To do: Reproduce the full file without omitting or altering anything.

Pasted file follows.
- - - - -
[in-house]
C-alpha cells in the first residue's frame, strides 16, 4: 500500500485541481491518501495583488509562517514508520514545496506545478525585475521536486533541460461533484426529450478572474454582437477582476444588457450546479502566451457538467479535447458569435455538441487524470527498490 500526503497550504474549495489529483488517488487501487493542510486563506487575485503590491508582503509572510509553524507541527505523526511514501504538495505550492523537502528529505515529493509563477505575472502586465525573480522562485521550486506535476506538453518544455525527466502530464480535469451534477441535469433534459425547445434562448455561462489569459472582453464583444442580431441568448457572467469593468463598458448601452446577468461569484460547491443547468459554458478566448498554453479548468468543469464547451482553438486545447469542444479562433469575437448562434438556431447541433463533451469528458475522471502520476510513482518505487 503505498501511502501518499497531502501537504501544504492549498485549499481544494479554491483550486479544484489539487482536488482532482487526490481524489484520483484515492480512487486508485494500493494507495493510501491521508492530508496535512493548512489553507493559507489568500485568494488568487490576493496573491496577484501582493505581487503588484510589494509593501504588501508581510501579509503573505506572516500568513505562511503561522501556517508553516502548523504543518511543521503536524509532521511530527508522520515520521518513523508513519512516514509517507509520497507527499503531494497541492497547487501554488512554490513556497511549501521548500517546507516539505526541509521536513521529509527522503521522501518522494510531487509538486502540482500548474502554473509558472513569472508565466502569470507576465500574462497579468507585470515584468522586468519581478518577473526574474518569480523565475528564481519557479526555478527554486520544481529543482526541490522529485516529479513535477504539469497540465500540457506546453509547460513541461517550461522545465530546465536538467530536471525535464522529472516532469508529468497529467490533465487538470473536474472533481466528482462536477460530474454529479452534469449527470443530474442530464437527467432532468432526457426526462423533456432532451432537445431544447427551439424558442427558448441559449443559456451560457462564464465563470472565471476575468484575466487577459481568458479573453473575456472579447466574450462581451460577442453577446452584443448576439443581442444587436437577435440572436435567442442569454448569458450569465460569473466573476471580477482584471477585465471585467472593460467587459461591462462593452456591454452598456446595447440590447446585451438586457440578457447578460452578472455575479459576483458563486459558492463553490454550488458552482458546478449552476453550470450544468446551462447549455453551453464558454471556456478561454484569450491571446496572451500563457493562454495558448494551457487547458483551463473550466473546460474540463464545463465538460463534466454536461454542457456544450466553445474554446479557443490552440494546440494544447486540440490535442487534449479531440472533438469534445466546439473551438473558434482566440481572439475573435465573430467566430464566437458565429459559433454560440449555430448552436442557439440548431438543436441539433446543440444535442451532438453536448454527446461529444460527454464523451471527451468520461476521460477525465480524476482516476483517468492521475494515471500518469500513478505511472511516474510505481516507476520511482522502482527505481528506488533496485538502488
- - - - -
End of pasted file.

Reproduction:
[in-house]
C-alpha cells in the first residue's frame, strides 16, 4: 500500500485541481491518501495583488509562517514508520514545496506545478525585475521536486533541460461533484426529450478572474454582437477582476444588457450546479502566451457538467479535447458569435455538441487524470527498490 500526503497550504474549495489529483488517488487501487493542510486563506487575485503590491508582503509572510509553524507541527505523526511514501504538495505550492523537502528529505515529493509563477505575472502586465525573480522562485521550486506535476506538453518544455525527466502530464480535469451534477441535469433534459425547445434562448455561462489569459472582453464583444442580431441568448457572467469593468463598458448601452446577468461569484460547491443547468459554458478566448498554453479548468468543469464547451482553438486545447469542444479562433469575437448562434438556431447541433463533451469528458475522471502520476510513482518505487 503505498501511502501518499497531502501537504501544504492549498485549499481544494479554491483550486479544484489539487482536488482532482487526490481524489484520483484515492480512487486508485494500493494507495493510501491521508492530508496535512493548512489553507493559507489568500485568494488568487490576493496573491496577484501582493505581487503588484510589494509593501504588501508581510501579509503573505506572516500568513505562511503561522501556517508553516502548523504543518511543521503536524509532521511530527508522520515520521518513523508513519512516514509517507509520497507527499503531494497541492497547487501554488512554490513556497511549501521548500517546507516539505526541509521536513521529509527522503521522501518522494510531487509538486502540482500548474502554473509558472513569472508565466502569470507576465500574462497579468507585470515584468522586468519581478518577473526574474518569480523565475528564481519557479526555478527554486520544481529543482526541490522529485516529479513535477504539469497540465500540457506546453509547460513541461517550461522545465530546465536538467530536471525535464522529472516532469508529468497529467490533465487538470473536474472533481466528482462536477460530474454529479452534469449527470443530474442530464437527467432532468432526457426526462423533456432532451432537445431544447427551439424558442427558448441559449443559456451560457462564464465563470472565471476575468484575466487577459481568458479573453473575456472579447466574450462581451460577442453577446452584443448576439443581442444587436437577435440572436435567442442569454448569458450569465460569473466573476471580477482584471477585465471585467472593460467587459461591462462593452456591454452598456446595447440590447446585451438586457440578457447578460452578472455575479459576483458563486459558492463553490454550488458552482458546478449552476453550470450544468446551462447549455453551453464558454471556456478561454484569450491571446496572451500563457493562454495558448494551457487547458483551463473550466473546460474540463464545463465538460463534466454536461454542457456544450466553445474554446479557443490552440494546440494544447486540440490535442487534449479531440472533438469534445466546439473551438473558434482566440481572439475573435465573430467566430464566437458565429459559433454560440449555430448552436442557439440548431438543436441539433446543440444535442451532438453536448454527446461529444460527454464523451471527451468520461476521460477525465480524476482516476483517468492521475494515471500518469500513478505511472511516474510505481516507476520511482522502482527505481528506488533496485538502488